Whereas, President Trump’s technique to combating terrorism looks like the back sideline, it looks loads like President  Obama’s. It’s heavy on the use of particular operations raids and American Airstrikes, however, it relies chiefly on indigenous forces to furnish the majority of the ground operations. To be certain, it’s not a carbon copy. It’s extra open to hazard authorizing extra missions than Obama’s could have, and delegating more selection-making to his subordinate military commanders. However, in comparison with the principal alternatives, a big conventional invasion, unrestricted airstrikes, an arms-off technique, or anything else it’s more like Obama’s 2016 coverage than now not. Defense Department officials described as a coordinated series of attacks on Taliban leaders and fighters, this current technique is orchestrated in order to gain high leverage in the process of   on-going negotiations with the Taliban.

Back to the main argument that right after US withdrawal from Iraq world has seen worst type of violence in the shape of Sunni-awakening moment resulted in formation of the world deadliest organization ISIS and to compare with the current security dynamics of Kabul so there would be a huge possibility of chaos in the region. Some experts speculate an even ferocious civil war could affect the Kabul government and weaken its army that would resultantly give gains to warlords to forge new power. That could open doors to new refugee crisis, cuts in international aid and could cripple the afghan military standing.

On the front of regional stability paradigm shift, Pakistan, Iran, China and Russia who have welcomed US withdrawal from the region and their pro-active role in bringing Taliban on negotiable table suggested through Taliban enmity against the increasing power accumulation by ISIS and their allied groups in Afghanistan.

Another reason behind Islamabad’s special consideration to sort out Afghan chapter due to Indian influence and their prospects to sabotage CPEC. Recent visit by MBS to Pakistan with a 20billion dollars investment and Aid package is considered as according to Theodore Karasik from the geostrategic consultancy Gulf State Analytics in Washington, “Saudi moves and investment in Pakistan are a set and established policy that seeks to better integrate Islamabad into Riyadh’s camp” and “align U.S. and Saudi policy with  Pakistan as part of the larger picture of the Islamic Military Counter Terrorism Coalition.”

For now, Pakistan geo-strategic location is once again changing the socio-economic projection to materialize the regional integration and importance at global calculus that frustrated many who wanted Islamabad’s global isolation. To be rationale, Pakistan’s economic zones are at huge risk due to be heavenly surrounded by warlords alongside border with Afghanistan. To mitigate that risk Pakistan military has completed border fencing of around 900km border wall with Afghanistan while the remainder of 2600km will be executed in 2019. The fence is provided with security cameras and motion detectors.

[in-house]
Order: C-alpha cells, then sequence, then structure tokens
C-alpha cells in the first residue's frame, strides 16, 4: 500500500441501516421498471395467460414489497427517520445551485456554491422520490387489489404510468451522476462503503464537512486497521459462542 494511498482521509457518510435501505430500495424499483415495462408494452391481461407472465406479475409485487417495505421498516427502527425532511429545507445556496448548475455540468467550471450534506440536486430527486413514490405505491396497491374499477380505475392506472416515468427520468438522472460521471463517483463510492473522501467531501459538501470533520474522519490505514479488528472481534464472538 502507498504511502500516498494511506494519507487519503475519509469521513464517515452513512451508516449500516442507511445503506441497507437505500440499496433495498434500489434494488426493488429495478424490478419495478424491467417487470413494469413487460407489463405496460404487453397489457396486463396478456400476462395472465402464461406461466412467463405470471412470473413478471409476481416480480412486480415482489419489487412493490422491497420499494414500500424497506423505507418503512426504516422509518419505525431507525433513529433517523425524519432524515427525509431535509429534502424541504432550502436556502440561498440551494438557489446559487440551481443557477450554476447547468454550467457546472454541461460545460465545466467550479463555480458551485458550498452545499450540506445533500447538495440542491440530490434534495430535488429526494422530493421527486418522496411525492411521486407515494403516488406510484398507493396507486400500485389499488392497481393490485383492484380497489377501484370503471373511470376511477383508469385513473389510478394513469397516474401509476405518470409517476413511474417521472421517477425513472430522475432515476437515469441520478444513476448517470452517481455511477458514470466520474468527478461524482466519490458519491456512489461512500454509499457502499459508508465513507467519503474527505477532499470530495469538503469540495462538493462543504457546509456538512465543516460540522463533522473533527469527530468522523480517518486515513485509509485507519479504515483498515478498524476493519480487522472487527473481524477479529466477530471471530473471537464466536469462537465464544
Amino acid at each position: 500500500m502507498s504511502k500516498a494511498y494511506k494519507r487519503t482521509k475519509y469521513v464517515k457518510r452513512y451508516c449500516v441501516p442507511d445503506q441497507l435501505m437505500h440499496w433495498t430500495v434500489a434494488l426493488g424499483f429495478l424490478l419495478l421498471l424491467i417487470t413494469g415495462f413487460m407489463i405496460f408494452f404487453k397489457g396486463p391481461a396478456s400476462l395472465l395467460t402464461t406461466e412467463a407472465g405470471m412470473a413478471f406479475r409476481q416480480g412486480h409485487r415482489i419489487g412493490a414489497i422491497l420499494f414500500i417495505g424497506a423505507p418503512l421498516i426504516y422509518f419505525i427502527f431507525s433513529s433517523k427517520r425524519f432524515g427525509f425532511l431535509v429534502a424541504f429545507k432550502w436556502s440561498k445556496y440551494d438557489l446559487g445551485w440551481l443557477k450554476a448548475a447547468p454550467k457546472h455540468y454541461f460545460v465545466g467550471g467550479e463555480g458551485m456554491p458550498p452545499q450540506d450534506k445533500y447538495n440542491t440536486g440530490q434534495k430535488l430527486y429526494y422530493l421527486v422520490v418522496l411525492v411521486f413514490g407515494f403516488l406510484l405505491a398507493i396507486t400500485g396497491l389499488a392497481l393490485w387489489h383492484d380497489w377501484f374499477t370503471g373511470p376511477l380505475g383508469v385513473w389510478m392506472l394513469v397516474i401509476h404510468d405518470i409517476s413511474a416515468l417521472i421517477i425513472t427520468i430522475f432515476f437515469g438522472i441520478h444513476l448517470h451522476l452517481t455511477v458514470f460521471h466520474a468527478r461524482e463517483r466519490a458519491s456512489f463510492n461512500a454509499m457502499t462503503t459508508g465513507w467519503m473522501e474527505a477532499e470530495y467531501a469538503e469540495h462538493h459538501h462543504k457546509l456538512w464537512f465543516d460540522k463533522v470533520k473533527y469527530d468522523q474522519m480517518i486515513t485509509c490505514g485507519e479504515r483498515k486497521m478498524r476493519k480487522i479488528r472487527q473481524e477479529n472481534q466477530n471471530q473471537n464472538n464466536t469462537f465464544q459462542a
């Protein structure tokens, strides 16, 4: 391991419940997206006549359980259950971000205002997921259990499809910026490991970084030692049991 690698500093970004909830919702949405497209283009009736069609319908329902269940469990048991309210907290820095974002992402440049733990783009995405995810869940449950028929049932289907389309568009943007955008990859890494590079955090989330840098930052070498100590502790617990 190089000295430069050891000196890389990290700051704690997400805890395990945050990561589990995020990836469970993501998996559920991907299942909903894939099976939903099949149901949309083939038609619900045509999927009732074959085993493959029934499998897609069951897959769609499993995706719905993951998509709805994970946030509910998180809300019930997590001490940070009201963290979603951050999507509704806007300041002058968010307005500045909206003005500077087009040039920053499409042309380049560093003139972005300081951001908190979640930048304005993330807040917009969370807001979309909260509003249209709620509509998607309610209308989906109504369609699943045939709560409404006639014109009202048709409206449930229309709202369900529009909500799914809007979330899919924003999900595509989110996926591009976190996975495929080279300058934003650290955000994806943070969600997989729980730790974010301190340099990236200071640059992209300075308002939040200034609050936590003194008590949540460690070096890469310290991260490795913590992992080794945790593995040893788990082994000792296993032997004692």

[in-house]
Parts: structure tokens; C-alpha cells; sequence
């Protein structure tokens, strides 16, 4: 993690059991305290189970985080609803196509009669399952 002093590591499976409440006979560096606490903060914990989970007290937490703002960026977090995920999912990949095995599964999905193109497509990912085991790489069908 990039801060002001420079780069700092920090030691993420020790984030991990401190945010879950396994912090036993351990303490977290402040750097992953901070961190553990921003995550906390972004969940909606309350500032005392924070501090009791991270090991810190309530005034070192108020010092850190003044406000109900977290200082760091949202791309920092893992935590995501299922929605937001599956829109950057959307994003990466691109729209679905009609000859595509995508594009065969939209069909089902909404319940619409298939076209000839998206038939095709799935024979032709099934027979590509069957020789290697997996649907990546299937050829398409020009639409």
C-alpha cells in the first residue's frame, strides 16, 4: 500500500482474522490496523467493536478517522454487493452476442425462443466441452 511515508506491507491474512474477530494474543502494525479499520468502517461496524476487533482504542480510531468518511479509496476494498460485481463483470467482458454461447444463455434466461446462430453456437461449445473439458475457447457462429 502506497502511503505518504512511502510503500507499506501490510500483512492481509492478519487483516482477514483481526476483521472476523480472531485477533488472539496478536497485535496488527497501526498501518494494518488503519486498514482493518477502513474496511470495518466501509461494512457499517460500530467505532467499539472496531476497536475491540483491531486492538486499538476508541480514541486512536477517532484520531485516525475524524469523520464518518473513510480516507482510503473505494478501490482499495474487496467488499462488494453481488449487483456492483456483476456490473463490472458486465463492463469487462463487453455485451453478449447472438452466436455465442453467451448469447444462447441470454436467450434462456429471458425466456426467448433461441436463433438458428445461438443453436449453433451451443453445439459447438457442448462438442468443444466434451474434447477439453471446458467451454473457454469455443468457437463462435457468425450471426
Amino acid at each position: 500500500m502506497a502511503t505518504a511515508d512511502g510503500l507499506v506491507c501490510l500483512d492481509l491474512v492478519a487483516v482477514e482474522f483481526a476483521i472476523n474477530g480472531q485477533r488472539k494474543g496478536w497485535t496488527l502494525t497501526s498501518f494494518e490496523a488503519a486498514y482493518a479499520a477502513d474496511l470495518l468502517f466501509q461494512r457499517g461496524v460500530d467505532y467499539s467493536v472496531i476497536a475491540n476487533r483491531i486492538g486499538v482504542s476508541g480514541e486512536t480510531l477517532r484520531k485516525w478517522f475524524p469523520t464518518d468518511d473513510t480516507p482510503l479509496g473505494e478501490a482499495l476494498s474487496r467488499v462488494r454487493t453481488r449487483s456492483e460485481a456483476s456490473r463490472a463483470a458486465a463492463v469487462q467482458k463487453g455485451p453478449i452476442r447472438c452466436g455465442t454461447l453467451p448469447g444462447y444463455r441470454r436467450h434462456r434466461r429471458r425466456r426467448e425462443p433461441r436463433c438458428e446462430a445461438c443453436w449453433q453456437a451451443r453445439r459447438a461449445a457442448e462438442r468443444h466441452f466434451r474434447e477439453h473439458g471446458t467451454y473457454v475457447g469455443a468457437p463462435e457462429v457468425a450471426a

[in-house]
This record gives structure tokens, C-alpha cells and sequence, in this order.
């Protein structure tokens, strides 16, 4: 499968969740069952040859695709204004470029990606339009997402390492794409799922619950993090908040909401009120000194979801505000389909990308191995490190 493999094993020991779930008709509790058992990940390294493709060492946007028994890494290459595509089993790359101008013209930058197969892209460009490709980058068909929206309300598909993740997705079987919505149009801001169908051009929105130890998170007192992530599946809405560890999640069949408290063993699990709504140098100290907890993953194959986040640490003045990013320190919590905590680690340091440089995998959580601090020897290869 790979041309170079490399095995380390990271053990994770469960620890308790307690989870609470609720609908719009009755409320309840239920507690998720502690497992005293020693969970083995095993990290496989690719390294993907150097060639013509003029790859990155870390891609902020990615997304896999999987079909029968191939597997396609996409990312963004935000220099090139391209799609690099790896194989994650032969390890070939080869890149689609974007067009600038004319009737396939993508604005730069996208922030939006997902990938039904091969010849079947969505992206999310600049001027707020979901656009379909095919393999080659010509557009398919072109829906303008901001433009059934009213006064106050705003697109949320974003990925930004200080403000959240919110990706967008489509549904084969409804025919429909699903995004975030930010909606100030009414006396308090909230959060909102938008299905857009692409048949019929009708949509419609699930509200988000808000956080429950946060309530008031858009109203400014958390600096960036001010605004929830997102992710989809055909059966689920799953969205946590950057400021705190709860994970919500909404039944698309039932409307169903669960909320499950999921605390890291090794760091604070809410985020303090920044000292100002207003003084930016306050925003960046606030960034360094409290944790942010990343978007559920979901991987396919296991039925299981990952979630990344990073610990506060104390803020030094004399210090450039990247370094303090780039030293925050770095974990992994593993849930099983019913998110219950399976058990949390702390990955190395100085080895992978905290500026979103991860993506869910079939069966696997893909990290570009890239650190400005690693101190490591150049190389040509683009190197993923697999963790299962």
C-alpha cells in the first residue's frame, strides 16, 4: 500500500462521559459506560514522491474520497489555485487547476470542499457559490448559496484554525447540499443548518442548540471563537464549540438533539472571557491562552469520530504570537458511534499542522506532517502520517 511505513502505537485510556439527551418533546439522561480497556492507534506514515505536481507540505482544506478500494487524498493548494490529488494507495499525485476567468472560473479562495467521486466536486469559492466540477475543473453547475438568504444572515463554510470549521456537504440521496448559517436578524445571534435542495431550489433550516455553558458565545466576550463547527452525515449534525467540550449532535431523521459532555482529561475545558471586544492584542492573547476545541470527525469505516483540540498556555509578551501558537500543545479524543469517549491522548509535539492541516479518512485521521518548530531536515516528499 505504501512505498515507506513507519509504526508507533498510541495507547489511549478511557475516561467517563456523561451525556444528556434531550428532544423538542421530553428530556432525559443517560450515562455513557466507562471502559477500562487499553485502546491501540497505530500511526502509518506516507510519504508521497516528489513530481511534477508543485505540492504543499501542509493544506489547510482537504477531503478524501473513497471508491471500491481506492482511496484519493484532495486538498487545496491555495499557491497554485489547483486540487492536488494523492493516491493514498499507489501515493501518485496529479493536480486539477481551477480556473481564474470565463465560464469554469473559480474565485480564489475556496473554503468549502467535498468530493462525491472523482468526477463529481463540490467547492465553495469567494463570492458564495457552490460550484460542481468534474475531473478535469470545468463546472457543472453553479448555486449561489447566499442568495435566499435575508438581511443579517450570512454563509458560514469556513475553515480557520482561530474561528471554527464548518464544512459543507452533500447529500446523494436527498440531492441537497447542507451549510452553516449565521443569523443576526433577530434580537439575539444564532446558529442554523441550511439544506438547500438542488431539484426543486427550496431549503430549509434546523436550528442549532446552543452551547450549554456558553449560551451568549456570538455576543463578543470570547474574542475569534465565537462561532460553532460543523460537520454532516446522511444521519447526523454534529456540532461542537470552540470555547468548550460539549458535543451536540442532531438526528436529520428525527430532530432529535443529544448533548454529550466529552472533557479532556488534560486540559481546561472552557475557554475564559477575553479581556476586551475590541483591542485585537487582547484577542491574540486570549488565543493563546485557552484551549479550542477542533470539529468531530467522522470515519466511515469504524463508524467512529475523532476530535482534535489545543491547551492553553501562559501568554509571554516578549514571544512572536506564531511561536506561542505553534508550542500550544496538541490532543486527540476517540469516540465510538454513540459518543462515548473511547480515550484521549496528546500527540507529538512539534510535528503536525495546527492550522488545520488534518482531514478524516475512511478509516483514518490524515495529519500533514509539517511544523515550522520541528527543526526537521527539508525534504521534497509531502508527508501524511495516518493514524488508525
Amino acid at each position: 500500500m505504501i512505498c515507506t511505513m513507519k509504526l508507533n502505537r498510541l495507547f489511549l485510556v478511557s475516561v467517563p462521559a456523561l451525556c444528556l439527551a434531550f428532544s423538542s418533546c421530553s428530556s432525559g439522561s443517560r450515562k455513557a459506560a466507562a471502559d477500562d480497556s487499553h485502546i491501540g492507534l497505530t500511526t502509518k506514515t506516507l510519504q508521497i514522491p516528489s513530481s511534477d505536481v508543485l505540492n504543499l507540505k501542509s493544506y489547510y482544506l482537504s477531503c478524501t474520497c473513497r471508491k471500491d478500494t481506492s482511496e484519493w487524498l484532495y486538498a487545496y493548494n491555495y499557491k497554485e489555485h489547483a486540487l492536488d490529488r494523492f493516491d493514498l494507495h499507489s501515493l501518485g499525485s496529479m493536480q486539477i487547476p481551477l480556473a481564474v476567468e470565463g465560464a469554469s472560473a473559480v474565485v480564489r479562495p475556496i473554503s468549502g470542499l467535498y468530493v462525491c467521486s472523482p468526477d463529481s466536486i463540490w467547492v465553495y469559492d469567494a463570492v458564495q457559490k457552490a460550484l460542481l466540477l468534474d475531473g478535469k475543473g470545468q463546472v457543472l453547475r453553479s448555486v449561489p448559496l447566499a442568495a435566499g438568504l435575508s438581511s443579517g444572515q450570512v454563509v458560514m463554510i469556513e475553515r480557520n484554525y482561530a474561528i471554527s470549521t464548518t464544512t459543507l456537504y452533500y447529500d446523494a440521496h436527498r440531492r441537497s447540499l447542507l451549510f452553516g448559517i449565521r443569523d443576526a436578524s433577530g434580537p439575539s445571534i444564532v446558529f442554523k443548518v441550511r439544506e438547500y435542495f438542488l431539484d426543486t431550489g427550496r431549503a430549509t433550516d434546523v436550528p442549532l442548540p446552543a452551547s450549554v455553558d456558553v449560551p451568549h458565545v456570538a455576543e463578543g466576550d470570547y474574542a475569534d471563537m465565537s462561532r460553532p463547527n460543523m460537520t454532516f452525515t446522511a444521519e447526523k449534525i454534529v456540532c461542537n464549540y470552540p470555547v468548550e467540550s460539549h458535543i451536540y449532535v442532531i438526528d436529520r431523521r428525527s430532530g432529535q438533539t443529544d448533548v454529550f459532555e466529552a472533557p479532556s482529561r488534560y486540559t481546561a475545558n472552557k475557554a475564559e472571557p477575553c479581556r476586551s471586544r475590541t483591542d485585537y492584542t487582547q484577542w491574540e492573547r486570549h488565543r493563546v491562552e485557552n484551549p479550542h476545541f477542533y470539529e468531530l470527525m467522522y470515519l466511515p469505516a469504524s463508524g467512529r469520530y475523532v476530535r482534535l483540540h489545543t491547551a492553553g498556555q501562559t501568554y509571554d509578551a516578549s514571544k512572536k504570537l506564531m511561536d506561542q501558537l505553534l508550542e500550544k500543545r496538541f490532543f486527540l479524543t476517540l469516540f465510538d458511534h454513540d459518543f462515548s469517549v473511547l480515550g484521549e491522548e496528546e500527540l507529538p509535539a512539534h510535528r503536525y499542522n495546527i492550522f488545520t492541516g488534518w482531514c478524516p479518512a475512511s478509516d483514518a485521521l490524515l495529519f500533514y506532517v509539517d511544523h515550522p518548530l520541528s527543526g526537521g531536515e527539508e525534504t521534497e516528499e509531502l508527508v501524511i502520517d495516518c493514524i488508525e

Besides of these arrangements, there is also a developing fear of more radicalization with respect to internal conflicts between Al-Qaeda leadership and ISIS. For this, these band outfits are     profoundly active in recruitment process as mentioned by Tom Craig in Washington post that Al-Qaeda with the collaboration of South Asian offshoot called al-Qaeda in the Indian Subcontinent (AQIS), created by al-Qaeda’s top leader, Ayman al Zawahiri, in 2014 has started resurgence in order to slow advances by rival Islamic State militants in the region.

Moreover, it had been witnessed in Syrian crisis that the proximity between Al-Qaeda and ISIS could not be deniable factor. In 2013 Baghdadi had shocked the world by announcing that Al-Nusra front (Al-Qaeda offshoot) is now under command and control of ISI(Islamic State of Iraq) right after this merger it became the Islamic State of Iraq and Syria(Levant).

The current withdrawal and the postwar policy of US and its allies don’t suggest an acceptable terms for the Afghan’s as well as affecting regional actors. As argued by   Anthony H. Cordesman that “It is all too clear that any form of real and lasting peace requires “victory at the civil level as well as the military one, and that such a victory has three critical components: political unity, effective governance, and economic progress”.

Unfortunately, United states payback in all three areas for Afghans are still up in the Air. Trump’s once said in recent Cabinet meeting 2019 by referring ISIS and Taliban ambush that both are our enemies “Let them fight” and was suggesting his generals “Why don’t you let them fight?”  Why are we getting in the middle of it? These postures suggests the idiosyncratic behavior right now to tackle the prolonged un-ending Afghan quagmire. Therefore, Washington’s current strategy would open ways to unrelenting instability wave within South-Asia and it could affect the security apparatus in the west.